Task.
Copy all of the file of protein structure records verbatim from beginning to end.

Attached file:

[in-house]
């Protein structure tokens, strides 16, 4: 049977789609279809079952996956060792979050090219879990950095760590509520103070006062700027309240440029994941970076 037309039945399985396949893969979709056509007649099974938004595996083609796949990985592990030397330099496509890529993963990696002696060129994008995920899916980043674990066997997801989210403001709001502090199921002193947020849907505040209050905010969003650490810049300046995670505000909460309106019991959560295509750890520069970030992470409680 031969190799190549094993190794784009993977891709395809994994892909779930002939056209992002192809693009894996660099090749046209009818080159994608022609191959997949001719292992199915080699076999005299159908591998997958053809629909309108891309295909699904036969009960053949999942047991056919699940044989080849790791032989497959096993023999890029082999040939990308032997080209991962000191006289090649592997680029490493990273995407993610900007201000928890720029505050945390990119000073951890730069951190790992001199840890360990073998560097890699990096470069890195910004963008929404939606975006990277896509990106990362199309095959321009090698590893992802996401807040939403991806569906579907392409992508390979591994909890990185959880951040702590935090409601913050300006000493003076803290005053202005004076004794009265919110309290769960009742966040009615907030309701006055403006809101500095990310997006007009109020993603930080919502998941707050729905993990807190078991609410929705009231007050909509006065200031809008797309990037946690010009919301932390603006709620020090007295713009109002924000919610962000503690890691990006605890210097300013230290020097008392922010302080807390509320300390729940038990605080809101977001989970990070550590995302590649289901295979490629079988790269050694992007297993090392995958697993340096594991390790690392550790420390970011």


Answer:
[in-house]
């Protein structure tokens, strides 16, 4: 049977789609279809079952996956060792979050090219879990950095760590509520103070006062700027309240440029994941970076 037309039945399985396949893969979709056509007649099974938004595996083609796949990985592990030397330099496509890529993963990696002696060129994008995920899916980043674990066997997801989210403001709001502090199921002193947020849907505040209050905010969003650490810049300046995670505000909460309106019991959560295509750890520069970030992470409680 031969190799190549094993190794784009993977891709395809994994892909779930002939056209992002192809693009894996660099090749046209009818080159994608022609191959997949001719292992199915080699076999005299159908591998997958053809629909309108891309295909699904036969009960053949999942047991056919699940044989080849790791032989497959096993023999890029082999040939990308032997080209991962000191006289090649592997680029490493990273995407993610900007201000928890720029505050945390990119000073951890730069951190790992001199840890360990073998560097890699990096470069890195910004963008929404939606975006990277896509990106990362199309095959321009090698590893992802996401807040939403991806569906579907392409992508390979591994909890990185959880951040702590935090409601913050300006000493003076803290005053202005004076004794009265919110309290769960009742966040009615907030309701006055403006809101500095990310997006007009109020993603930080919502998941707050729905993990807190078991609410929705009231007050909509006065200031809008797309990037946690010009919301932390603006709620020090007295713009109002924000919610962000503690890691990006605890210097300013230290020097008392922010302080807390509320300390729940038990605080809101977001989970990070550590995302590649289901295979490629079988790269050694992007297993090392995958697993340096594991390790690392550790420390970011």